New Zealand v England
Start time: 01.00GMT
TV: live on Sky Sports 1
The home side will add ballast to their bowling with the return of Kyle Mills. He is a welcome face to a squad which looked short of know-how in the Twenty20. There are other tweaks, too. Brendon McCullum will bat at No 5 and opening duty will be left to Martin Guptill and BJ Watling. Kane Williamson and Ross Taylor are at No 4 and No 5 respectively. Trent Boult, who has the name of an aspiring superhero, faces a battle for his place and punters may well prefer if the paceman is replaced by one of two all-roudners, Colin Munro or Andrew Ellis.
It is all change for England. Stuart Broad, the victorious Twenty20 captain, hands over the reigns to Alastair Cook. Ian Bell, Jonathan Trott, James Anderson and Graeme Swann also return. Chris Woakes, who did not make an appearance either in the Twenty20 side is expected to bat at No 7. Joe Root, who takes over the No 4 berth in the absence of Kevin Pietersen, is a potential star. Jos Buttler keeps wicket.
England do not have a great record in the land of the Long White Cloud. They have only twice won bilateral series there, the last in 1992. New Zealand, meanwhile, recently stunned South Africa on their own soil. So do England deserve to be as short as [1.54] for the three-match series? Not in our book. They were competitive in India but New Zealand's durability and guts in this format is often underrated. It should be noted, in particular, that England's returning players have had no warm-up to speak of and Anderson and Swann have not played since mid-December. A 2-1 New Zealand win is probably even better value at [3.55] in what should be a tight affair.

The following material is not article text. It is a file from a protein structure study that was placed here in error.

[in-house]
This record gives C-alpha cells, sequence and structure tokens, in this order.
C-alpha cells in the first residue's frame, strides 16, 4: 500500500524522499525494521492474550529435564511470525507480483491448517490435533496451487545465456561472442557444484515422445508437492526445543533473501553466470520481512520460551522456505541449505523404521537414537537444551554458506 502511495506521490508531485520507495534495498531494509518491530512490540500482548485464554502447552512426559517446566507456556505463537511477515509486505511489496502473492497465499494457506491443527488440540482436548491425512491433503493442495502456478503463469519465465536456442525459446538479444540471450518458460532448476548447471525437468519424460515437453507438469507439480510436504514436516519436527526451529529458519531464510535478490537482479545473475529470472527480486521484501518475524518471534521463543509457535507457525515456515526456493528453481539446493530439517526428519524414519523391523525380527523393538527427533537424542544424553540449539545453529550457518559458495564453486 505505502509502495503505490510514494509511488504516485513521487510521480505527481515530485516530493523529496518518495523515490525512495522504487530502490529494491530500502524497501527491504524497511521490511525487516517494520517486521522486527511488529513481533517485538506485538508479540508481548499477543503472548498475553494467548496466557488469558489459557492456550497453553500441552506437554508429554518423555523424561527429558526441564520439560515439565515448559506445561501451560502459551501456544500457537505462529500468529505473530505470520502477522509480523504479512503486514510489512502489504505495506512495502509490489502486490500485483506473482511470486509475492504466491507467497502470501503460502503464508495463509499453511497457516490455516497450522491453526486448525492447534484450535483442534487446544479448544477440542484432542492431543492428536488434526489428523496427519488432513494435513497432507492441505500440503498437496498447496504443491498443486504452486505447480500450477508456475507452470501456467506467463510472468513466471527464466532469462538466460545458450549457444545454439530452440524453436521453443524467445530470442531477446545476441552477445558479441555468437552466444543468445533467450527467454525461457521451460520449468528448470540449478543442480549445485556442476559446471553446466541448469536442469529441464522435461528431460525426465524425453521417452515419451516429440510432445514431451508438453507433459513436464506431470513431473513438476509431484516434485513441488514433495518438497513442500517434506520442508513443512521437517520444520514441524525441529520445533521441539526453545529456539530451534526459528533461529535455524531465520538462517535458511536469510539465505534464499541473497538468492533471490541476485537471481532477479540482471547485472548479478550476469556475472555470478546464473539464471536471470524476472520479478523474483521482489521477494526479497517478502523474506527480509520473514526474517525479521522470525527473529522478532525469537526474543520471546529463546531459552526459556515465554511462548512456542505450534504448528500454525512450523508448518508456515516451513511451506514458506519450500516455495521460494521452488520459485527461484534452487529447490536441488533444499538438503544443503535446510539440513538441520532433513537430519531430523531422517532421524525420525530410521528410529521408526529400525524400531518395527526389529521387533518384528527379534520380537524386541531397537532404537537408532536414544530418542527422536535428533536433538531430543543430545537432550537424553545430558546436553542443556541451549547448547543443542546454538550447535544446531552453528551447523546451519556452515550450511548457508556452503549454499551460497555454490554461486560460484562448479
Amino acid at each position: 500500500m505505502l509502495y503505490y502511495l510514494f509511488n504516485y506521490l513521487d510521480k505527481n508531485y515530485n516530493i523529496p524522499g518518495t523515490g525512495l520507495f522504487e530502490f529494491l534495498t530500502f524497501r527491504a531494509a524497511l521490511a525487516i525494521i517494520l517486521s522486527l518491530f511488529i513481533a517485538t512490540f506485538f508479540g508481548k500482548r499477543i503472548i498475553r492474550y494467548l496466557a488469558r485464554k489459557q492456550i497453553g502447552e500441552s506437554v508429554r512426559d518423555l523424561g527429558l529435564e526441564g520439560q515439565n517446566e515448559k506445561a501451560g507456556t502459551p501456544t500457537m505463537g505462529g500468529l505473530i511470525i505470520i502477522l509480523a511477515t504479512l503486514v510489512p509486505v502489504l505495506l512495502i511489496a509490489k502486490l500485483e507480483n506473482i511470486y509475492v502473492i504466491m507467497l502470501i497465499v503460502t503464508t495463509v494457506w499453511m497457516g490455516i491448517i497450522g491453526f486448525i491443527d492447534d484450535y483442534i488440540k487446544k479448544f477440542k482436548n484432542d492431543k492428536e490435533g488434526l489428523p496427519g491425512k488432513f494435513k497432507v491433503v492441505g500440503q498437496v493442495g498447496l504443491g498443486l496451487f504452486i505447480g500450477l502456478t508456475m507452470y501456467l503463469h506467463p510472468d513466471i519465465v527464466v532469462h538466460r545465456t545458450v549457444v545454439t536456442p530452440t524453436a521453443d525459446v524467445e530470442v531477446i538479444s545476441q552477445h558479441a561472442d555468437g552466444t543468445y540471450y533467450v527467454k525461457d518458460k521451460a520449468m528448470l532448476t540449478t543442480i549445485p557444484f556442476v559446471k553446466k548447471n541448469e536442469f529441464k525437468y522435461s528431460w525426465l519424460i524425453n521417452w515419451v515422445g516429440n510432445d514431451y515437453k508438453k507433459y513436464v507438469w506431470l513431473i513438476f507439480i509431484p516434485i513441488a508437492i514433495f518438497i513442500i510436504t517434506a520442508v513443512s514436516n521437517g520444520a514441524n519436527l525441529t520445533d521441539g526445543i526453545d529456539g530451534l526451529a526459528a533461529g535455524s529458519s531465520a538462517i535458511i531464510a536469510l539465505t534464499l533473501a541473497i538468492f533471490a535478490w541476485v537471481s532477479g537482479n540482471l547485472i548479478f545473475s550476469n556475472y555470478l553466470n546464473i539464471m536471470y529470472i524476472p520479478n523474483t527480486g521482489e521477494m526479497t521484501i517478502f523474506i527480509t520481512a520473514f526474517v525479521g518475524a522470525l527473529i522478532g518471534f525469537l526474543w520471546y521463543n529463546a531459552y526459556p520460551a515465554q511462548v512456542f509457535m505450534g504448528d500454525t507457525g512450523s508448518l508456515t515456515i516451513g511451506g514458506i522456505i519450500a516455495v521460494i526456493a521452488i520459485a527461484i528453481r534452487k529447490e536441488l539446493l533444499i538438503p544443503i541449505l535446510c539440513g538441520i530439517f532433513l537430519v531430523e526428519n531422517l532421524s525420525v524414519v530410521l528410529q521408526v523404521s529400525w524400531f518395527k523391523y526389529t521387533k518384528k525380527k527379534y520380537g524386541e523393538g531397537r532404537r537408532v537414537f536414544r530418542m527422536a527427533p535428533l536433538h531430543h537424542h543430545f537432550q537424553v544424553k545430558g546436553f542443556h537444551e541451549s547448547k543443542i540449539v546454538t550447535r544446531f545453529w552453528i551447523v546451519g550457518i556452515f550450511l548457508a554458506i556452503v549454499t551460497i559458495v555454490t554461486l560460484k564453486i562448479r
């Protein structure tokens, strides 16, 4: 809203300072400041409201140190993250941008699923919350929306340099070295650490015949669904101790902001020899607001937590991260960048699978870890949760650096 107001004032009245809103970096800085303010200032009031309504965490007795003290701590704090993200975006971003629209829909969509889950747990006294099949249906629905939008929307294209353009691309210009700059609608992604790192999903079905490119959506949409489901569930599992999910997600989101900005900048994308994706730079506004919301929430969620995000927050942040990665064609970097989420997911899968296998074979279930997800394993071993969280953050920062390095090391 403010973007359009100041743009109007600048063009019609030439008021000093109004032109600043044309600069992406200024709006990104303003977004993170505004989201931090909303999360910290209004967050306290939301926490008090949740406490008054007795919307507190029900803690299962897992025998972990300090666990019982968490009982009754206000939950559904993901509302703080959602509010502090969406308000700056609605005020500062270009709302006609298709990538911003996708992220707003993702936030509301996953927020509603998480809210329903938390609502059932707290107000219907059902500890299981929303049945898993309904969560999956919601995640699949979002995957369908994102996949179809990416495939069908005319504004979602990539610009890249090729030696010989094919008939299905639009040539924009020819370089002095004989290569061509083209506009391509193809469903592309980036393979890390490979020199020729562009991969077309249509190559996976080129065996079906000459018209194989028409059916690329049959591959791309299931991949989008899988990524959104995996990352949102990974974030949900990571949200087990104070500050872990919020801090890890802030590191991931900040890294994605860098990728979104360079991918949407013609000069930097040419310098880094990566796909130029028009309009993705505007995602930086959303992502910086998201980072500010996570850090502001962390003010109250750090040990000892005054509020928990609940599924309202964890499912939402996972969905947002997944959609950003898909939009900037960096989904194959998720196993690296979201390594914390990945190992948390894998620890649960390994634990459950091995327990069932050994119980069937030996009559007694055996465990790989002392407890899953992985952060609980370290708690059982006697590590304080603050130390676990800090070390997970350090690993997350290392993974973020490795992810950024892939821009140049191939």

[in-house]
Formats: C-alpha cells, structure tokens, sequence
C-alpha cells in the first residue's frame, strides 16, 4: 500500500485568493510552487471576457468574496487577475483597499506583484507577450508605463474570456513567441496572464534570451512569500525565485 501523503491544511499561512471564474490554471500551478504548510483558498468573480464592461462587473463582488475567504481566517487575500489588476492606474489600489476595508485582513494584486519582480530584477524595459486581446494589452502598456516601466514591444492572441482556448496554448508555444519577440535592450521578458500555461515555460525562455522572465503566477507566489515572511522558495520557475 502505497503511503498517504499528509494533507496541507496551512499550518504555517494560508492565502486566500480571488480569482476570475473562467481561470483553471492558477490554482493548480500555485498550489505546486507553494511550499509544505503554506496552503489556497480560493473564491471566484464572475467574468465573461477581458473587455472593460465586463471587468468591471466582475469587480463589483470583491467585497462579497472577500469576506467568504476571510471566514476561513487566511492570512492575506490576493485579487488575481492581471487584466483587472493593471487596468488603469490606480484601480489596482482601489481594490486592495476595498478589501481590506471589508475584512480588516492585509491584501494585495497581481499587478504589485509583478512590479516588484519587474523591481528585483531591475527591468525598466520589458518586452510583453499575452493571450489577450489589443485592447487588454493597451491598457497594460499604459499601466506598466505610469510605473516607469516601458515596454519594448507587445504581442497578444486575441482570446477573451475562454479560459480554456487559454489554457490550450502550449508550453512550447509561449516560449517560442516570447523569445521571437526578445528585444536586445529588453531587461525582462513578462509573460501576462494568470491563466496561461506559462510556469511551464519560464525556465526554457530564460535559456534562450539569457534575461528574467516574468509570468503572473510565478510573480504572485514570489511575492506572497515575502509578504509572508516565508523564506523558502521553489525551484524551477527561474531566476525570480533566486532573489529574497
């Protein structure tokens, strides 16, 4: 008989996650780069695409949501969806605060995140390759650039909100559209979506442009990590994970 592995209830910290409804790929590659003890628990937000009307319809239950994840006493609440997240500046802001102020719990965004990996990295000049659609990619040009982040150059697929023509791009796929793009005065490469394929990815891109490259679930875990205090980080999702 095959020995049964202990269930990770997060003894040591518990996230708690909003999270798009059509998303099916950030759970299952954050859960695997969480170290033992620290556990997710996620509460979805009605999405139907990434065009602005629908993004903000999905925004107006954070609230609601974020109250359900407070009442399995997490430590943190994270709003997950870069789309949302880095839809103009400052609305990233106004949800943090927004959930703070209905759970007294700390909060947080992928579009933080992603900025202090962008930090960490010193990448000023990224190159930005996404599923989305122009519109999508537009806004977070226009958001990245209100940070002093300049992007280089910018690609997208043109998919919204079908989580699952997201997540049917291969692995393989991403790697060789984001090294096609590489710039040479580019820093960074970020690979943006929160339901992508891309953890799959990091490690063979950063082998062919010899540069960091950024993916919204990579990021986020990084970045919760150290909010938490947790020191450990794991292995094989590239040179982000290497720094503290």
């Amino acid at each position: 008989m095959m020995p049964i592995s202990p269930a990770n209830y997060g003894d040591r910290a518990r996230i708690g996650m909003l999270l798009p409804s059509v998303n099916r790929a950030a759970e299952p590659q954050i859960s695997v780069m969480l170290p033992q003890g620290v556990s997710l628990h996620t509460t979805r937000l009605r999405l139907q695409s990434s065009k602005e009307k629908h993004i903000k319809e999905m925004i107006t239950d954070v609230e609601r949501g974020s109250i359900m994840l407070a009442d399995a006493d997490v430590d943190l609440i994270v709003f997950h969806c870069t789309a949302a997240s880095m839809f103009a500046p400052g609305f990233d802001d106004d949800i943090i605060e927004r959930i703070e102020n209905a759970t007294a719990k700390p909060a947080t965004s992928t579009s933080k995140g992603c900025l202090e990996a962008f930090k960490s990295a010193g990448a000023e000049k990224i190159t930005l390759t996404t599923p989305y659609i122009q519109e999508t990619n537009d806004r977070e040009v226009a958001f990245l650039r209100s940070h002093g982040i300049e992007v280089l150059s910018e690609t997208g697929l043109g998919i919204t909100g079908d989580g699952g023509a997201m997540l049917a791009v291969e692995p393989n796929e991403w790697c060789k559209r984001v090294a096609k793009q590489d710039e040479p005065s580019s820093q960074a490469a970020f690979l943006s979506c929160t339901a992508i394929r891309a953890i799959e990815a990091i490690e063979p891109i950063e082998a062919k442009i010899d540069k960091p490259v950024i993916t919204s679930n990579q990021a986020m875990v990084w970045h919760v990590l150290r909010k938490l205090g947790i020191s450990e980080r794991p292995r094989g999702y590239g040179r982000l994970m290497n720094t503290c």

England must be on their guard from ball one in Hamilton. If they are batting first a fast start is a must while they should not panic if they suffer early on at the hands of Guptill and Watling. Hamilton is a small ground where the runs flow so the side bowling first should not be overwhelmed. Punters should have a similar outlook. New Zealand are [2.74] with England [1.56]. Unsurprisingly we rate the Kiwis as value, even if England should find conditions more to their liking than in the series defeat by India. With the tourists' old faces needing game time, it is clear that this is New Zealand's best chance, whether you agree they should be such big outisders or not.
The average in the last 10 is not as big as one would expect for such a small ground. Just the 212. Indeed, there have been some low totals, notably England's 158 in 2008. There is a toss bias which we should factor in. Eleven of the 17 completed matches have been won by the side chasing. No rain is forecast.
MCCullum averages 69 on this ground, Taylor 36 and Guptil 37. They are [4.30], [4.20] and [5.00] respectively. It was Williamson who was the star of the series win in South Africa, however, hitting a brilliant 145 to top the charts. He is [5.20].
Bell is England's form man. With 234 runs in India he surpassed Cook in the No 2 slot with 207. We expect the Warwickshire man to make hay again and given he is seven clicks bigger at [4.70] than Cook, he represent value.